Many things will get written in the annals of history about the 2017 General Election but it’s almost certain social care will receive a fair share of historians’ attention.
If the election is anything to go by, a huge issue that continues to cause almost universal astonishment and uncertainty is the cost of care in later life and how the system will be improved to help spread these costs more fairly.
But one positive thing to take away from what at times was a polarised debate is that care and support for older people is a mainstream political issue, now more than ever.
Half of those surveyed by Ipsos Mori and the Health Foundation believe care will get worse over the coming year. And more politicians now recognise that when they propose changes to social care, they need to take public opinion with them.
In truth, the debate that took place, for example about the so-called ‘dementia tax’, only skimmed the surface. There are multiple problems across health and social care and we set many of these out in our new report, The obstacle course: overcoming the barriers to a better later life.
What we hear from older people
In 2016, over 1 million people accessed support from us. We heard about some of the repeat and for some, intractable, problems that many people face.
Our report particularly focuses on the issues we hear about through our Helpline, where we give free and confidential advice. Concerns about paying for care got raised with us – the main health and care issue we addressed through our Helpline over the past 12 months in fact.
However, we also heard about the many other barriers older people, their families and carers can experience, in terms of receiving assessments and qualifying for care. Often, further obstacles prevent people getting basic aids and adaptations to maintain independence, as well as up after-care, such as NHS Continuing Healthcare, following a stay in hospital.
When the UK really ought to be very well advanced in preparing for rapid population ageing, instead we hear the battles people have to endure in a health and care ‘system’ that can feel unresponsive and unsympathetic to their concerns.
Older people and their loved ones and friends often come to us at a time of crisis but they scarcely believe the bureaucracy involved and the hurdles they have to jump to get even the most basic support.
In our new report we set out how we heard from Carol in the North East who faced an agonising wait to see her dad secure a bed in a nursing home with specialist support for people with dementia.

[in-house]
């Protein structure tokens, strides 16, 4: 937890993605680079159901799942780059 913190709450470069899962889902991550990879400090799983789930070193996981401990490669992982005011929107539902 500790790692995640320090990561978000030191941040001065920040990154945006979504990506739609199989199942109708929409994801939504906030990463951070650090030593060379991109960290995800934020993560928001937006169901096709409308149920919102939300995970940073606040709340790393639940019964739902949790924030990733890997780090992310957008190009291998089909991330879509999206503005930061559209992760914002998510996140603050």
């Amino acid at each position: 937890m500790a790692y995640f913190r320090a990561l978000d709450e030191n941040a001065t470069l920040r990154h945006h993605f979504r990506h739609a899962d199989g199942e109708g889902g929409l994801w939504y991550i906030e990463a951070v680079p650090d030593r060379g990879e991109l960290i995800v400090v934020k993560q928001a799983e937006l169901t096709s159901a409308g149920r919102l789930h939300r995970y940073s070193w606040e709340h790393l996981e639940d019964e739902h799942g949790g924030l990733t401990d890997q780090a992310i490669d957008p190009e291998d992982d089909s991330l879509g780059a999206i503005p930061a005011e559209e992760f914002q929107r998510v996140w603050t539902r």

We also heard from another Carol, who lives in the South East, who was angered at what she saw as the wrangling between health and social care services as her mother’s health deteriorated and a wait for physiotherapy went on for six weeks.
Another shocking case was Richard’s. He was left without the wheelchair he needed following an amputation and a partial hip replacement. With no toilet or bathroom downstairs, and without the care he hoped to receive, he ended up having to wash in his kitchen.
Time and time again, the people we hear from tell us something fundamental has gone wrong with the way health and care services are set up. They remain fragmented and beset by complex qualifying criteria and rules, worthy perhaps of a Kafka novel but not at all equipped to meet the needs of older people in 21st century Britain. Typical quotes included in The obstacle course can only hint at people’s deep sense of frustration:
“These people [care workers] are under enormous stress, working long hours and overstretched. I am not angry with anyone – it’s the system that needs to change”.
“The lack of resources needs to be addressed urgently. A lot of elderly people don’t want to face the future.”
Many challenges ahead
Returning to politics, what was also concerning about the election was the impression that, besides health and care issues, there’s little of real substance to debate in terms of what needs to change for older people. But we know that on incomes and living standards, too, there’s a long way to go before we can truly say we have tackled all the disadvantages older people face.
1.9 million older people – as many as 1 in 6 pensioners – still live in poverty.
And £3.5bn in vital benefits for older people goes unclaimed by each year.
Thinking just about Pension Credit, 1.4 million pensioners still don’t claim it but it is a key benefit to top up low income. This can amount to £2,000 a year which goes unclaimed by the poorest pensioners. This is money sitting in Treasury coffers that really needs to be in pensioners’ own pockets, paying for fuel, food and other important finances.
But as the dust settles and a new parliament starts to set new priorities we believe it’s time for politicians to think afresh about the challenges facing our ageing population.
Last week the Prime Minister said we face critical challenges and now is the time to be bold in confronting them. We agree. Her government can start by taking the necessary action to get the UK ready for the doubling in the number of over-85s, now just over a decade away. The inescapable conclusion we have drawn from the enquiries we received in 2016 and now summarised in The obstacle course, is that we all have a great deal to do to get prepared.